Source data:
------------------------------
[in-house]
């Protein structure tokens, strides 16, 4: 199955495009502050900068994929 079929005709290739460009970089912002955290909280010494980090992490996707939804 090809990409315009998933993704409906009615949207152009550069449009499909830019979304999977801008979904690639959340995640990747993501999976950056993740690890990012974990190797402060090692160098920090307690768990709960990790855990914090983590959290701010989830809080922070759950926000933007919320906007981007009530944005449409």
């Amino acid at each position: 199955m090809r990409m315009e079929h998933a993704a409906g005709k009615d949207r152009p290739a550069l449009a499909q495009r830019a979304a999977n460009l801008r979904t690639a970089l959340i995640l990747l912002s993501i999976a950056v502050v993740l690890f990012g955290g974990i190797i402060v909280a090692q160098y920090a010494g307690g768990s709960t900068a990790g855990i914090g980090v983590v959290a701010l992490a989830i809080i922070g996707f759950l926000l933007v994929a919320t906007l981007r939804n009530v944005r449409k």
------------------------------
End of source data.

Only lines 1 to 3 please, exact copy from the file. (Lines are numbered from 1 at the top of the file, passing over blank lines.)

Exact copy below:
[in-house]
């Protein structure tokens, strides 16, 4: 199955495009502050900068994929 079929005709290739460009970089912002955290909280010494980090992490996707939804 090809990409315009998933993704409906009615949207152009550069449009499909830019979304999977801008979904690639959340995640990747993501999976950056993740690890990012974990190797402060090692160098920090307690768990709960990790855990914090983590959290701010989830809080922070759950926000933007919320906007981007009530944005449409």
């Amino acid at each position: 199955m090809r990409m315009e079929h998933a993704a409906g005709k009615d949207r152009p290739a550069l449009a499909q495009r830019a979304a999977n460009l801008r979904t690639a970089l959340i995640l990747l912002s993501i999976a950056v502050v993740l690890f990012g955290g974990i190797i402060v909280a090692q160098y920090a010494g307690g768990s709960t900068a990790g855990i914090g980090v983590v959290a701010l992490a989830i809080i922070g996707f759950l926000l933007v994929a919320t906007l981007r939804n009530v944005r449409k």